Hillary Clinton, Bernie Sanders and 5 myths about the Democratic debate
It is always dangerous to predict what will transpire in politics, let alone a political debate. But here goes! Here are five possible misconceptions about tonight's Democratic debate.
1. It will be dull and boring. Donald Trump was quoted in typical modest, understated fashion that "I think people are going to turn it on for a couple of minutes and then fall asleep" because, of course, he won't be in it. Not really.
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This is the first debate, the first chance to see the insurgent candidate, Vermont Sen. Bernie Sanders, go head-to-head with former Secretary of State Hillary Clinton. But it is also a critical time for the other candidates – former Maryland Gov. Martin O'Malley, former Virginia Sen. Jim Webb and former Rhode Island Gov. Lincoln Chafee – and they will want to break through. Just because it won't be a food fight like the Republicans doesn't mean there won't be issue differences and heated back and forth on differing approaches to solving America's problems.
2. It will be a two-person matchup with Hillary and Bernie. There is a big difference between having 10 candidates on the stage and a kiddies' table as the Republicans had, and just five candidates as is the case with the Democrats. There will be more time for all five and more incentive for the other three to jump in and join the fray. Both Webb and O'Malley are articulate, aggressive and opinionated candidates – not shrinking wallflowers. No question that the Hillary and Bernie exchanges will dominate the news and get the most attention but the others will be a factor as well.
3. The candidates will shy away from being policy wonks. A lot of pre- debate punditry has suggested there will be few statistics, a minimal amount of drilling down into issues, more falling back to general platitudes. Not likely with this crew – you will see a much more sophisticated and civil discussion of the problems facing the country than you did in the Republican debate. These candidates want to prove their ideas are the best, that they will be effective and that they can actually govern.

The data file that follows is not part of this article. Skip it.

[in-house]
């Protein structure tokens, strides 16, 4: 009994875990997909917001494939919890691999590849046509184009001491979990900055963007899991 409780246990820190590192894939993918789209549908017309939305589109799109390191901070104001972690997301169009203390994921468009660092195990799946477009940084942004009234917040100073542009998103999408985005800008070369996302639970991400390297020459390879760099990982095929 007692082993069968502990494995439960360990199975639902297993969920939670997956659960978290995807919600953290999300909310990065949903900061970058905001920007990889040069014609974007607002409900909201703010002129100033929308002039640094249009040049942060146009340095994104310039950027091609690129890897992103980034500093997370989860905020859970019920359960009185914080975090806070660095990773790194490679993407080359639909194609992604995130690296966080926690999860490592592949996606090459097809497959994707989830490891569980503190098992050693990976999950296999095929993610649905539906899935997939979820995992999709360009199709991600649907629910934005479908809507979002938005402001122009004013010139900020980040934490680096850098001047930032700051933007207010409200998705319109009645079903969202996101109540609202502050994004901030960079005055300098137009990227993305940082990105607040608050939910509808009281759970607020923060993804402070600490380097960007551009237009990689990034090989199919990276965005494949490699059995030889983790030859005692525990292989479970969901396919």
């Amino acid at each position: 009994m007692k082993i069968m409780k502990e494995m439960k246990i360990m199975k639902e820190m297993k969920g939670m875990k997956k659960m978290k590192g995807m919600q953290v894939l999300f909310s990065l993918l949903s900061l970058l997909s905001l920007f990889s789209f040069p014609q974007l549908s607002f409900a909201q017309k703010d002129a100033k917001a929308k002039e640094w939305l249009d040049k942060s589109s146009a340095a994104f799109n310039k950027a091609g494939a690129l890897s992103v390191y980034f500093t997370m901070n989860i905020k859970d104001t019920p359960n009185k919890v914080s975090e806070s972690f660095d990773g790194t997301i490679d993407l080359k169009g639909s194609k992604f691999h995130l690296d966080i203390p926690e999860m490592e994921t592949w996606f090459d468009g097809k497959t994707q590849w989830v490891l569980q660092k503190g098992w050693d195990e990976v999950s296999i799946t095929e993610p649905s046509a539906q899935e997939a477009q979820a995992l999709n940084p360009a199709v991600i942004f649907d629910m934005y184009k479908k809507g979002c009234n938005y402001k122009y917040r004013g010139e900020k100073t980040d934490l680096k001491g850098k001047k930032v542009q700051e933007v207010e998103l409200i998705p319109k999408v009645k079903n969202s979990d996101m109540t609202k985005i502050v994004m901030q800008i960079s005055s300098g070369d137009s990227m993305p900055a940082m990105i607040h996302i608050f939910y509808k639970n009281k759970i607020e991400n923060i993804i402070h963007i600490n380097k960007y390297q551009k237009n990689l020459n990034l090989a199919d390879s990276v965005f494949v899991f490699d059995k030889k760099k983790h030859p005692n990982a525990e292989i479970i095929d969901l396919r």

4. There will be little difference between the style of the Republican and Democratic debates – Hard to imagine. You won't see anywhere near the number of cheap shots, personal attacks or outrageous statements that came out of the Republican debates. You also won't see the level of ignorance on the substance of issues you saw with the Republicans – especially on foreign policy. The fireworks may be less entertaining, but really folks, this is about who will be president of the United States. Bottom line: The Democrats will come off as more ready and able to actually provide the leadership necessary to govern the country.
5. This debate won't change minds. Don't be so sure of that. My guess is that there may be opportunity for the three struggling candidates to gain a bit yet the real change may come with the perception of Hillary Clinton. She has a lot to gain from a strong performance, which most believe she will deliver. This will not be all about emails – it will be about what voters really care about, their lives, their hopes, their futures. Who is really speaking to them in a direct, compassionate and clear way? Who transcends the noise and the rhetoric with concrete plans and ideas that they can relate to and embrace? This is Hillary Clinton's opening and she is damn good at it. My guess is you will see that tonight.
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